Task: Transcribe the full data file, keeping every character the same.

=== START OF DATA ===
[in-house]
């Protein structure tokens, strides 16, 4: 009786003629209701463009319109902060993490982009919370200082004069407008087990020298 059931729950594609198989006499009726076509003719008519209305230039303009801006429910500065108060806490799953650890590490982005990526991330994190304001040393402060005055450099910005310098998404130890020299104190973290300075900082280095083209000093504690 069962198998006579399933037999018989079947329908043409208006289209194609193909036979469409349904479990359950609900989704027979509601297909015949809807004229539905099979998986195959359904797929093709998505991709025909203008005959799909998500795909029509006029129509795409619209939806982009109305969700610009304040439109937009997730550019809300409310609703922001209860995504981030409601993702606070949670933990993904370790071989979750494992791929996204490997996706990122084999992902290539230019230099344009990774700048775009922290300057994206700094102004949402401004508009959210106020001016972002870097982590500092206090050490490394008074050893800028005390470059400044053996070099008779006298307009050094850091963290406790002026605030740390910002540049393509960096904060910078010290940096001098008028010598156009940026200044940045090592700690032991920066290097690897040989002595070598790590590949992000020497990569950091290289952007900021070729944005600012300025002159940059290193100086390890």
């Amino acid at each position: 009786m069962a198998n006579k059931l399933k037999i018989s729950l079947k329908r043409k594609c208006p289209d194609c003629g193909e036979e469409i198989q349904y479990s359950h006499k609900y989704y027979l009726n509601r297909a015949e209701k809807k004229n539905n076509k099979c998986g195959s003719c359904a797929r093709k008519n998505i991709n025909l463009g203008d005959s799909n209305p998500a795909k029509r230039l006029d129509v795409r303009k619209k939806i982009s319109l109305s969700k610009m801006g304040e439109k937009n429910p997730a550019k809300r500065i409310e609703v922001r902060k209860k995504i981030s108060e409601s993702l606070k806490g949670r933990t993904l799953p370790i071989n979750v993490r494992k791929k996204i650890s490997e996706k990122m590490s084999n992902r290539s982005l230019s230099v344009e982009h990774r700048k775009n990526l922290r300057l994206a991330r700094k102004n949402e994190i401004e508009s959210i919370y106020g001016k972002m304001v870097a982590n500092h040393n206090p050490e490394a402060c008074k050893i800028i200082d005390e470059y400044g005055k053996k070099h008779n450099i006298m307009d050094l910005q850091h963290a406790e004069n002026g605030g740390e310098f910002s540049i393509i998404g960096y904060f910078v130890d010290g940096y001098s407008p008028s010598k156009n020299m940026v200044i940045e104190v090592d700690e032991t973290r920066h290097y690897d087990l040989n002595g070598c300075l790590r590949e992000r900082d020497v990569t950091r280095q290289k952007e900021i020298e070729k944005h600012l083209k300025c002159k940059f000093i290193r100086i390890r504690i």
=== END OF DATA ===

[in-house]
């Protein structure tokens, strides 16, 4: 009786003629209701463009319109902060993490982009919370200082004069407008087990020298 059931729950594609198989006499009726076509003719008519209305230039303009801006429910500065108060806490799953650890590490982005990526991330994190304001040393402060005055450099910005310098998404130890020299104190973290300075900082280095083209000093504690 069962198998006579399933037999018989079947329908043409208006289209194609193909036979469409349904479990359950609900989704027979509601297909015949809807004229539905099979998986195959359904797929093709998505991709025909203008005959799909998500795909029509006029129509795409619209939806982009109305969700610009304040439109937009997730550019809300409310609703922001209860995504981030409601993702606070949670933990993904370790071989979750494992791929996204490997996706990122084999992902290539230019230099344009990774700048775009922290300057994206700094102004949402401004508009959210106020001016972002870097982590500092206090050490490394008074050893800028005390470059400044053996070099008779006298307009050094850091963290406790002026605030740390910002540049393509960096904060910078010290940096001098008028010598156009940026200044940045090592700690032991920066290097690897040989002595070598790590590949992000020497990569950091290289952007900021070729944005600012300025002159940059290193100086390890």
């Amino acid at each position: 009786m069962a198998n006579k059931l399933k037999i018989s729950l079947k329908r043409k594609c208006p289209d194609c003629g193909e036979e469409i198989q349904y479990s359950h006499k609900y989704y027979l009726n509601r297909a015949e209701k809807k004229n539905n076509k099979c998986g195959s003719c359904a797929r093709k008519n998505i991709n025909l463009g203008d005959s799909n209305p998500a795909k029509r230039l006029d129509v795409r303009k619209k939806i982009s319109l109305s969700k610009m801006g304040e439109k937009n429910p997730a550019k809300r500065i409310e609703v922001r902060k209860k995504i981030s108060e409601s993702l606070k806490g949670r933990t993904l799953p370790i071989n979750v993490r494992k791929k996204i650890s490997e996706k990122m590490s084999n992902r290539s982005l230019s230099v344009e982009h990774r700048k775009n990526l922290r300057l994206a991330r700094k102004n949402e994190i401004e508009s959210i919370y106020g001016k972002m304001v870097a982590n500092h040393n206090p050490e490394a402060c008074k050893i800028i200082d005390e470059y400044g005055k053996k070099h008779n450099i006298m307009d050094l910005q850091h963290a406790e004069n002026g605030g740390e310098f910002s540049i393509i998404g960096y904060f910078v130890d010290g940096y001098s407008p008028s010598k156009n020299m940026v200044i940045e104190v090592d700690e032991t973290r920066h290097y690897d087990l040989n002595g070598c300075l790590r590949e992000r900082d020497v990569t950091r280095q290289k952007e900021i020298e070729k944005h600012l083209k300025c002159k940059f000093i290193r100086i390890r504690i």